Cambridge Audio Azur 650BD Blu-ray Player Page 2
Once you get past the remote control, the Azur 650BD scores well for ease of use. Whereas the menus on the matching Azur 650R AVR aren’t much better than they would be if they’d been scratched into a stone tablet, the Azur 650BD’s menus are things of beauty. They’re in high resolution in a nicely readable font and are laid out very intuitively. Options abound, including setting up the player’s output resolution, which ranges from 480i to 1080p. Or you can set the player to bypassing its internal processing and directly output the source according to its resolution. There’s also a Pure Audio mode that shuts down all of the video circuitry for best performance with DVD-Audios and SACDs (or CDs). In my listening, it made a very small difference in terms of openness and depth when I put the player in Pure Audio mode. But if you’re trying to eke out the best performance, this is the way to go.
Fast and Furious (Performance)
Read our Video Test Bench below for more information, but the Azur 650BD is based on the same OEM kit from Mediatek that OPPO uses in its BDP-80 universal Blu-ray Disc player. In addition to being so universal, Cambridge pitches the Azur 650BD as having super-fast loading and access times. I can’t say that I have a timetable of all the BD players out there, and I may be influenced by the somewhat longer wait times that my Sony PS3 provides, but I do think the Azur 650BD is an impressive quickie. With the Star Trek Blu-ray Disc, the Azur 650BD beat the PS3 by a full 21 seconds starting from the closing of the drawer to the time video was on the screen. It bested the PS3 by 14 seconds with Pan’s Labyrinth and 12 seconds with U-571. These times were anywhere from half to two-thirds the time it took the PS3 to begin play on a Blu-ray Disc. I suspect that when you’re lying on your deathbed, taking your last few labored breaths, you won’t say, “Geesh, I wish I’d bought a faster Blu-ray player and saved those 20 seconds of my life… aaaaarghhh.” When you’re sitting in your theater with your family waiting for a disc to play, it’s amazing how impatient people can be. The Azur 650BD doesn’t start the movie instantaneously, but it gets you there faster than a lot of players.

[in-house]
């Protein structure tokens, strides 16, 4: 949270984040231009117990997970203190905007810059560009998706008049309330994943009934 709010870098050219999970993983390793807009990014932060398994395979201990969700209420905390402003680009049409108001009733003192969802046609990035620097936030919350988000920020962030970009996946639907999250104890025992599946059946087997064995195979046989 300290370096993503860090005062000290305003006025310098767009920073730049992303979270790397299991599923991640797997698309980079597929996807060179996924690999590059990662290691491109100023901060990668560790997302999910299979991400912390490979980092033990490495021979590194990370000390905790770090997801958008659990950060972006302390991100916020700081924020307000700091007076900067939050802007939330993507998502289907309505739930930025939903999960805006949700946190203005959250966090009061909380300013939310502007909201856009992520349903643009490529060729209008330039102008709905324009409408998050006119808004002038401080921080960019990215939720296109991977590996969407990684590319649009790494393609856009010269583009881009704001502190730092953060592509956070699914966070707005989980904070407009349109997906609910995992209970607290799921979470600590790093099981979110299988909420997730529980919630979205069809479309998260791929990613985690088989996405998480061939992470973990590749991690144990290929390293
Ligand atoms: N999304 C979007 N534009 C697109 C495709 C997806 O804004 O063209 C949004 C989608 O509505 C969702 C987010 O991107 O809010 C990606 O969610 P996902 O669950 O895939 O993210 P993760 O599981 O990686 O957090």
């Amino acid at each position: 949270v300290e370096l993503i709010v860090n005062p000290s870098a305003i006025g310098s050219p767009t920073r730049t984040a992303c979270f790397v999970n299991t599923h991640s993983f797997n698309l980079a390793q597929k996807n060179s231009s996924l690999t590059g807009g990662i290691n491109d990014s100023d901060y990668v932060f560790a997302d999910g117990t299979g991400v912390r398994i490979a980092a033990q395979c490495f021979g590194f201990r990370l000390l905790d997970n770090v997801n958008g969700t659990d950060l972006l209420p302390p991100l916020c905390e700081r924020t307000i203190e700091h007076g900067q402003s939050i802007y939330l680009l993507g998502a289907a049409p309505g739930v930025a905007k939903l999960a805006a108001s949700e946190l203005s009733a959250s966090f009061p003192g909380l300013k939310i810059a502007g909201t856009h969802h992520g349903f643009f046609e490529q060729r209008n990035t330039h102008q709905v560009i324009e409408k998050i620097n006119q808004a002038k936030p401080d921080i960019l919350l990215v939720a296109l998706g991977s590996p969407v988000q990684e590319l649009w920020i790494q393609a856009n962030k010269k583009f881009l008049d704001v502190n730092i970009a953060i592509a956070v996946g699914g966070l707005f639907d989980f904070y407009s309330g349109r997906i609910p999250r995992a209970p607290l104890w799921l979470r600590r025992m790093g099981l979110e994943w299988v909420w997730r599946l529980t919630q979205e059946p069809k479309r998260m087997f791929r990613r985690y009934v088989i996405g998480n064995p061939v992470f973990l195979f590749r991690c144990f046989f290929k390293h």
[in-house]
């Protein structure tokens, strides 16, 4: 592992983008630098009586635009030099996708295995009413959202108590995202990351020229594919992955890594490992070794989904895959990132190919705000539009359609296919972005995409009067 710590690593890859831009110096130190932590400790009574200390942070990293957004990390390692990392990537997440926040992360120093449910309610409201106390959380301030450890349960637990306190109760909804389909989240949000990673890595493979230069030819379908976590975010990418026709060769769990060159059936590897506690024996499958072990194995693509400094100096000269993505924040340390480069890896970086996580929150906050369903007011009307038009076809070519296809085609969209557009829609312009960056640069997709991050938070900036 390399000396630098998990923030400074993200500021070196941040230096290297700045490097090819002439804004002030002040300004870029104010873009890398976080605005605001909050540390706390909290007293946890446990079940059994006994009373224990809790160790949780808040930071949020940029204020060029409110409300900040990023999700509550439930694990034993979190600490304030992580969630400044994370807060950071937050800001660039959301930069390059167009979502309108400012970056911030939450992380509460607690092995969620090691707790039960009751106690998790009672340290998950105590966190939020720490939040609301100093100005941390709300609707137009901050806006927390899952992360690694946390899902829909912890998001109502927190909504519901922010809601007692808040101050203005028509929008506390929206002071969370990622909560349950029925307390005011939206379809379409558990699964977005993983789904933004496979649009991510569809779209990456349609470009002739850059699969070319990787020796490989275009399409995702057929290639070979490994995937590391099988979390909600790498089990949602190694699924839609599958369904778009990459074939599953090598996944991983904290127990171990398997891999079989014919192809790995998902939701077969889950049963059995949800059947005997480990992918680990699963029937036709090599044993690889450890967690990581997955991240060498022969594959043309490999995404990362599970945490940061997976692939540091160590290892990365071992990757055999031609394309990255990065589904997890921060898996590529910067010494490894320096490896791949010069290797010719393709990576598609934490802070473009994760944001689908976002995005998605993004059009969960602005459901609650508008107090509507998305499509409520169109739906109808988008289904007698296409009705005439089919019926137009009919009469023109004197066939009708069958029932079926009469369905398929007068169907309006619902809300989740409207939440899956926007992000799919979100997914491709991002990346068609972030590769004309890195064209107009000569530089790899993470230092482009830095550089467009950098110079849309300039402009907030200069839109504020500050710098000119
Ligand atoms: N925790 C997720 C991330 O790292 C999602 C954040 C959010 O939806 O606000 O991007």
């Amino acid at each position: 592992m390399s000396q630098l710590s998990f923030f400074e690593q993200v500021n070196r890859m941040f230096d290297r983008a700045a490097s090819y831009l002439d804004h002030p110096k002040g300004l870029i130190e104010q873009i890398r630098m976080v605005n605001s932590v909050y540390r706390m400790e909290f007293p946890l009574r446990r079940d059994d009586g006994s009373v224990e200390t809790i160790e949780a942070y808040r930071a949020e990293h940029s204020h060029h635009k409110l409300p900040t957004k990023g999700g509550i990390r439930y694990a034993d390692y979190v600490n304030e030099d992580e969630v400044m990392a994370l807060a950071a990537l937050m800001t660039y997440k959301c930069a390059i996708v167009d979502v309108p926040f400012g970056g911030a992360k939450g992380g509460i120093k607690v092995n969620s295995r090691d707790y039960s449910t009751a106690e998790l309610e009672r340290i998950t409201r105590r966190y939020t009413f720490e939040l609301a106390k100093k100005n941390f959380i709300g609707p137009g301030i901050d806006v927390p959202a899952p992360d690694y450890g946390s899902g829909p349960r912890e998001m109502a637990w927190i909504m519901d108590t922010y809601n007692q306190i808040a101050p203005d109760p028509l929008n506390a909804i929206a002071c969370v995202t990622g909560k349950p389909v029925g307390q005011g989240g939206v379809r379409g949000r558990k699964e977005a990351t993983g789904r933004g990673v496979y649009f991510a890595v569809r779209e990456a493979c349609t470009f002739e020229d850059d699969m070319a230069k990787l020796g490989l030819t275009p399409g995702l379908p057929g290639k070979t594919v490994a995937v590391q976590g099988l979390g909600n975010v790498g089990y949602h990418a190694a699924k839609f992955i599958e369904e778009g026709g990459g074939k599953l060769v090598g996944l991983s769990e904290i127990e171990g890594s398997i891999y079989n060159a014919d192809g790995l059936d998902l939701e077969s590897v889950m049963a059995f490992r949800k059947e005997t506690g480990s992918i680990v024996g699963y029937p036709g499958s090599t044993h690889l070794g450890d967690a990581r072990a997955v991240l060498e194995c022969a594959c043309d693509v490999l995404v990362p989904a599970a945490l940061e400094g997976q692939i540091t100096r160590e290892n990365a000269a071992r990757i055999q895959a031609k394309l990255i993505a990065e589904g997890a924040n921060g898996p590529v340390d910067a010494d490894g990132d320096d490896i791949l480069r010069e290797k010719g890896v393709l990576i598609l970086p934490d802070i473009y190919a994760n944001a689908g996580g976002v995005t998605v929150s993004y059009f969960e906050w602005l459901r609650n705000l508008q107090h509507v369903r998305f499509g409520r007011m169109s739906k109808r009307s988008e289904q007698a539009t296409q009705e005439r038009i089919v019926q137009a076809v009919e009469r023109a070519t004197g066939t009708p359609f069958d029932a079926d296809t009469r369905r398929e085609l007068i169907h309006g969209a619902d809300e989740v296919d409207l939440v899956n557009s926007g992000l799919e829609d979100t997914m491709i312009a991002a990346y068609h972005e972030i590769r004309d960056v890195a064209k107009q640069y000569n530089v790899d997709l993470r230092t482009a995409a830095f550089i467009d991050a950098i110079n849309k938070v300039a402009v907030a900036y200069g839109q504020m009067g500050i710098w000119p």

Once you get those Blu-ray Discs spinning, you’ll like what you see. Over HDMI, both the picture quality and audio performance are as stellar as we’ve come to expect from Blu-ray. Pan’s Labyrinth is one of my favorite movies visually. It’s filled with rich color and plenty of detail in the dark, brooding scenes. The audio on the Band of Brothers Blu-ray Discs was also spectacular. However, the Azur 650BD doesn’t fare quite as well with standard DVDs if you elect to use the video processing in the player rather than passing the DVD’s 480i on to your display for deinterlacing and upconversion. The most visible problems are noise in the image and lots of jaggies. Whereas with Blu-ray Discs, the Azur 650BD ranks up there with the other players I’ve used, its performance is a little above average with DVDs.
As I briefly noted previously, performance with SACD and DVD-Audio discs was excellent, especially in Pure Audio mode. CD playback was equally enjoyable, with a slight emphasis on the top end. Overall, the 650BD is a very musical player. It has great performance with both music and movie soundtracks.
What’s All This, Then?
If all you own are used DVDs you bought on eBay, or if streamng Netflix movies are all you care to watch, the Azur 650BD is definitely not your machine. But if you’re looking for an overall great performer that’ll handle your obsession for audio as well as video, there are precious few other players out there that can handle the range of available source material as well as the Azur 650BD can—and do it for this kind of money. I’m not ready to replace my PS3 (my kids would kill me if I did), but if I were, the Azur 650BD would definitely be on my short list.